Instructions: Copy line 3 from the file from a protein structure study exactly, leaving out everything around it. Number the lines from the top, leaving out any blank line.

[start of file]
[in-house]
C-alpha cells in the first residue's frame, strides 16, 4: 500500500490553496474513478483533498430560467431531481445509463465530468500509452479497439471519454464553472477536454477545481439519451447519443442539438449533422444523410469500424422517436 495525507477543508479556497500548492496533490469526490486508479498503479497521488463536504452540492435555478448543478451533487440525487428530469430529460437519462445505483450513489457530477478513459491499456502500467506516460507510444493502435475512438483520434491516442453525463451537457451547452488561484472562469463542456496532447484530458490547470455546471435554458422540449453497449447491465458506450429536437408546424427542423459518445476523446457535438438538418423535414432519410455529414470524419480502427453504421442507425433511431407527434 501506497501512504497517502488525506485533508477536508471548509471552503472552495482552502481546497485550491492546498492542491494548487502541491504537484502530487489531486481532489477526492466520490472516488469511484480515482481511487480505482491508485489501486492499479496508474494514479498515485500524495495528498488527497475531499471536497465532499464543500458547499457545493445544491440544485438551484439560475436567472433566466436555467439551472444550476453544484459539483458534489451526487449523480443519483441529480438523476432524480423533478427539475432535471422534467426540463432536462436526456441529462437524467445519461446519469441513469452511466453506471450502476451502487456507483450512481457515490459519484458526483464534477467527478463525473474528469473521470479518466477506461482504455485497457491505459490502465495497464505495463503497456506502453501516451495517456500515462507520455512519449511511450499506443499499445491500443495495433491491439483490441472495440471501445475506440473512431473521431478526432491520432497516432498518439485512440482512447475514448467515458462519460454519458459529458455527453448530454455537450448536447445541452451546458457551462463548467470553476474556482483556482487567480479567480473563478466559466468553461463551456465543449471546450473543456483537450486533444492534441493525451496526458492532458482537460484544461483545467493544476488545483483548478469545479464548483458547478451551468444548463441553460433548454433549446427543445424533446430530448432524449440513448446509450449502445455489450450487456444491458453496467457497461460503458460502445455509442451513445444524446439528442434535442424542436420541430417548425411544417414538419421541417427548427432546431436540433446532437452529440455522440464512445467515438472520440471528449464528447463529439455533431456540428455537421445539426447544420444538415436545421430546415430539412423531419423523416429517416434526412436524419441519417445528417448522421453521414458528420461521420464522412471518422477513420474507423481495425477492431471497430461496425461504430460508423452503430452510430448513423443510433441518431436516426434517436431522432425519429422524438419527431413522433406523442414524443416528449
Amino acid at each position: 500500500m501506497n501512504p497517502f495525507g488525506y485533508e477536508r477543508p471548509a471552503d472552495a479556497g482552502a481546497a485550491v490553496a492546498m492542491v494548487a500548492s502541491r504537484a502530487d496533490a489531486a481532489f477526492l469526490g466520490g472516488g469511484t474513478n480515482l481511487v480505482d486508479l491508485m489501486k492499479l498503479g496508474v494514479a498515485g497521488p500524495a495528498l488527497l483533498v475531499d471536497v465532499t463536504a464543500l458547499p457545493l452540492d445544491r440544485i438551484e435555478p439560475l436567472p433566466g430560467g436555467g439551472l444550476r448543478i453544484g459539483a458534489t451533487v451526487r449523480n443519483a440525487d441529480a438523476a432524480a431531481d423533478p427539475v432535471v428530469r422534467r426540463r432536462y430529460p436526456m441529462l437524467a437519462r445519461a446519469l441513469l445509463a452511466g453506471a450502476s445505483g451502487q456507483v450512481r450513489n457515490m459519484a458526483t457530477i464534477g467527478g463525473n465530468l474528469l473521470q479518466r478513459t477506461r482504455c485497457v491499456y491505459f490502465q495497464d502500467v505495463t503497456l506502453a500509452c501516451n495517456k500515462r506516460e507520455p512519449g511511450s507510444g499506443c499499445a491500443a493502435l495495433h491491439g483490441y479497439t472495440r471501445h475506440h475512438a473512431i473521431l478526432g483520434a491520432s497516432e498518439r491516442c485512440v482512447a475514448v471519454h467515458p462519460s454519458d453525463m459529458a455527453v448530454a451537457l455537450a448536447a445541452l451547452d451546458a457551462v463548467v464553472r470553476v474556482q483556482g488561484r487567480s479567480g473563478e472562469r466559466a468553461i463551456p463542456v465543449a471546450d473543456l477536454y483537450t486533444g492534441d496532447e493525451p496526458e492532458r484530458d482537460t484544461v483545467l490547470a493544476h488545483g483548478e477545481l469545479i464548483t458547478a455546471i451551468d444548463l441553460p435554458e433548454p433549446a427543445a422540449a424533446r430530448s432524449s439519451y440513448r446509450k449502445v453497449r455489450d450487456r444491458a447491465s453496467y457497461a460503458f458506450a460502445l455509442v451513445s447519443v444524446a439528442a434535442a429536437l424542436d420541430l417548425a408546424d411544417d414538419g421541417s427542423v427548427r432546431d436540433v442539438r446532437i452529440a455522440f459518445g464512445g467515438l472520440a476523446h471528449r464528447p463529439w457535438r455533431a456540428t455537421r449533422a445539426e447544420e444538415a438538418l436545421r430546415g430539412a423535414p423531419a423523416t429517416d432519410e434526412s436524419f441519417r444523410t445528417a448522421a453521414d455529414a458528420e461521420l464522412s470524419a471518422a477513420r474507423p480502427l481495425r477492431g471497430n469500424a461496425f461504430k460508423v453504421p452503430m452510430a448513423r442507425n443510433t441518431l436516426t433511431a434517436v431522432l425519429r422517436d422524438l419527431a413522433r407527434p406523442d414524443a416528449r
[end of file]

Amino acid at each position: 500500500m501506497n501512504p497517502f495525507g488525506y485533508e477536508r477543508p471548509a471552503d472552495a479556497g482552502a481546497a485550491v490553496a492546498m492542491v494548487a500548492s502541491r504537484a502530487d496533490a489531486a481532489f477526492l469526490g466520490g472516488g469511484t474513478n480515482l481511487v480505482d486508479l491508485m489501486k492499479l498503479g496508474v494514479a498515485g497521488p500524495a495528498l488527497l483533498v475531499d471536497v465532499t463536504a464543500l458547499p457545493l452540492d445544491r440544485i438551484e435555478p439560475l436567472p433566466g430560467g436555467g439551472l444550476r448543478i453544484g459539483a458534489t451533487v451526487r449523480n443519483a440525487d441529480a438523476a432524480a431531481d423533478p427539475v432535471v428530469r422534467r426540463r432536462y430529460p436526456m441529462l437524467a437519462r445519461a446519469l441513469l445509463a452511466g453506471a450502476s445505483g451502487q456507483v450512481r450513489n457515490m459519484a458526483t457530477i464534477g467527478g463525473n465530468l474528469l473521470q479518466r478513459t477506461r482504455c485497457v491499456y491505459f490502465q495497464d502500467v505495463t503497456l506502453a500509452c501516451n495517456k500515462r506516460e507520455p512519449g511511450s507510444g499506443c499499445a491500443a493502435l495495433h491491439g483490441y479497439t472495440r471501445h475506440h475512438a473512431i473521431l478526432g483520434a491520432s497516432e498518439r491516442c485512440v482512447a475514448v471519454h467515458p462519460s454519458d453525463m459529458a455527453v448530454a451537457l455537450a448536447a445541452l451547452d451546458a457551462v463548467v464553472r470553476v474556482q483556482g488561484r487567480s479567480g473563478e472562469r466559466a468553461i463551456p463542456v465543449a471546450d473543456l477536454y483537450t486533444g492534441d496532447e493525451p496526458e492532458r484530458d482537460t484544461v483545467l490547470a493544476h488545483g483548478e477545481l469545479i464548483t458547478a455546471i451551468d444548463l441553460p435554458e433548454p433549446a427543445a422540449a424533446r430530448s432524449s439519451y440513448r446509450k449502445v453497449r455489450d450487456r444491458a447491465s453496467y457497461a460503458f458506450a460502445l455509442v451513445s447519443v444524446a439528442a434535442a429536437l424542436d420541430l417548425a408546424d411544417d414538419g421541417s427542423v427548427r432546431d436540433v442539438r446532437i452529440a455522440f459518445g464512445g467515438l472520440a476523446h471528449r464528447p463529439w457535438r455533431a456540428t455537421r449533422a445539426e447544420e444538415a438538418l436545421r430546415g430539412a423535414p423531419a423523416t429517416d432519410e434526412s436524419f441519417r444523410t445528417a448522421a453521414d455529414a458528420e461521420l464522412s470524419a471518422a477513420r474507423p480502427l481495425r477492431g471497430n469500424a461496425f461504430k460508423v453504421p452503430m452510430a448513423r442507425n443510433t441518431l436516426t433511431a434517436v431522432l425519429r422517436d422524438l419527431a413522433r407527434p406523442d414524443a416528449r